How Does a Sport Score?

A competitive sport in which the winner is determined by accumulating more points than the opponent within a fixed time limit. Many sports use different methods to calculate a score, such as the common system of scoring in football, or the way in which boxing and mixed martial arts (MMA) award points for blows given or success in a round.

Despite growing interest in quantitative analysis and modeling of competition in general and sports in particular, relatively little is known about what patterns or principles cut across different sports. In this article, we explore some of these questions using a comprehensive database of scoring events from college and professional football, hockey, and basketball. This database is unusual both in its scope – every league game over 9-10 seasons of play – and in its depth – timing and attribution information on all points scored within each game.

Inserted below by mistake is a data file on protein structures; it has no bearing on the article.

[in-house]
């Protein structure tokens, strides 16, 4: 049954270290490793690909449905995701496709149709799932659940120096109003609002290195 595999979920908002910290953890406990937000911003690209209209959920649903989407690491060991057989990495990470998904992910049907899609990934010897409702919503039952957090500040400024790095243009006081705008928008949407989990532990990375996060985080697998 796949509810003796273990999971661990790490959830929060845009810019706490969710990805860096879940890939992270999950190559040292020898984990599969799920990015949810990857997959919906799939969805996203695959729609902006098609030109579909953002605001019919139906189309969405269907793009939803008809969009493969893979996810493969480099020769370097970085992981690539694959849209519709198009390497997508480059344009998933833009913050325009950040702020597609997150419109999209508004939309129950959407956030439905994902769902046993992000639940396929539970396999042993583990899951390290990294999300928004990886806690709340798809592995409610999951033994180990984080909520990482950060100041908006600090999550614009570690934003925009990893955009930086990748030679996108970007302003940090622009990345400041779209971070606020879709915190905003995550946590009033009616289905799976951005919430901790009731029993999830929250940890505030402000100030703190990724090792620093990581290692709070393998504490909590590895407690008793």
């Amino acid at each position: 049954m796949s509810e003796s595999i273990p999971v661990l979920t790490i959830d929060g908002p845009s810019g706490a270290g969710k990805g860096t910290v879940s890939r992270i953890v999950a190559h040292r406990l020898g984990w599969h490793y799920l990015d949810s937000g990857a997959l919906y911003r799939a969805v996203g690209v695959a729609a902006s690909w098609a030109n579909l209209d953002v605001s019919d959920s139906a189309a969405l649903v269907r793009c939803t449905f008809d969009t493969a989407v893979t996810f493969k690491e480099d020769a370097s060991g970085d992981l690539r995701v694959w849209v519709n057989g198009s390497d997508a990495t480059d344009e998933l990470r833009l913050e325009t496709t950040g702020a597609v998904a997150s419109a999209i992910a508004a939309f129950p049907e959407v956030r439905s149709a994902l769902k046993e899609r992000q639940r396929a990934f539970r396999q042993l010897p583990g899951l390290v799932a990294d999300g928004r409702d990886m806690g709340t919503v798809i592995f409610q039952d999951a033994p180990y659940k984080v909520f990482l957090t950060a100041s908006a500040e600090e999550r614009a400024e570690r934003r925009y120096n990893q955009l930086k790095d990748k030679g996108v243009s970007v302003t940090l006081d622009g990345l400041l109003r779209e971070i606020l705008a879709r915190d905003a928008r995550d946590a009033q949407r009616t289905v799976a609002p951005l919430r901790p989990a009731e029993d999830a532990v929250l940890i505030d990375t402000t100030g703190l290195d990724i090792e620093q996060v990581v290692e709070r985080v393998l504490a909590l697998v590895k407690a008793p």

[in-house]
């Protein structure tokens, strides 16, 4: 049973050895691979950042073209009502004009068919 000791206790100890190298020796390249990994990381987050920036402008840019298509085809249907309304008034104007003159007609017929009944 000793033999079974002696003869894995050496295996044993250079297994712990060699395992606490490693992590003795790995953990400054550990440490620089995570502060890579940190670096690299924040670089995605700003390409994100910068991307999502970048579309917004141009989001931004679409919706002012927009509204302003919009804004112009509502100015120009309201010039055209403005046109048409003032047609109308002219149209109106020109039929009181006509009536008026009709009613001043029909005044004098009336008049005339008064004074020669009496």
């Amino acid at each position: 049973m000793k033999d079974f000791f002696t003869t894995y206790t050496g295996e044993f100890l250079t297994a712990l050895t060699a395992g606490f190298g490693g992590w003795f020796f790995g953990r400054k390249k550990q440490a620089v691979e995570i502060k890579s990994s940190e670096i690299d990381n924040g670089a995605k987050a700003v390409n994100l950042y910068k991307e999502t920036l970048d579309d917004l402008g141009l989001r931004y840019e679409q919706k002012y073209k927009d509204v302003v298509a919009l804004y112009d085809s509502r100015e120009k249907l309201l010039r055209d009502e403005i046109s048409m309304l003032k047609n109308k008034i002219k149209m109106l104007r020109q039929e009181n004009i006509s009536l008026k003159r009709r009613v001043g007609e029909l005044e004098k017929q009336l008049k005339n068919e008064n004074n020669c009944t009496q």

We find that the scoring tempo of these four sports is well-described by a Poisson process with a sport-specific rate, and that the scoring balance between teams – how often one team wins an event – closely follows a Bernoulli process with a bias parameter that effectively varies with lead size. We also show that, for all sports except baseball, the probability of scoring again while in the lead rapidly increases with lead size, a pattern consistent with differential latent team skill.

While these findings suggest that some aspects of scoring dynamics are similar across sports, the differences in rules, player abilities, and strategies of the various sports make it difficult to generalize these conclusions. In future work, we plan to explore these variations in more detail, with the goal of developing models of the underlying dynamical processes.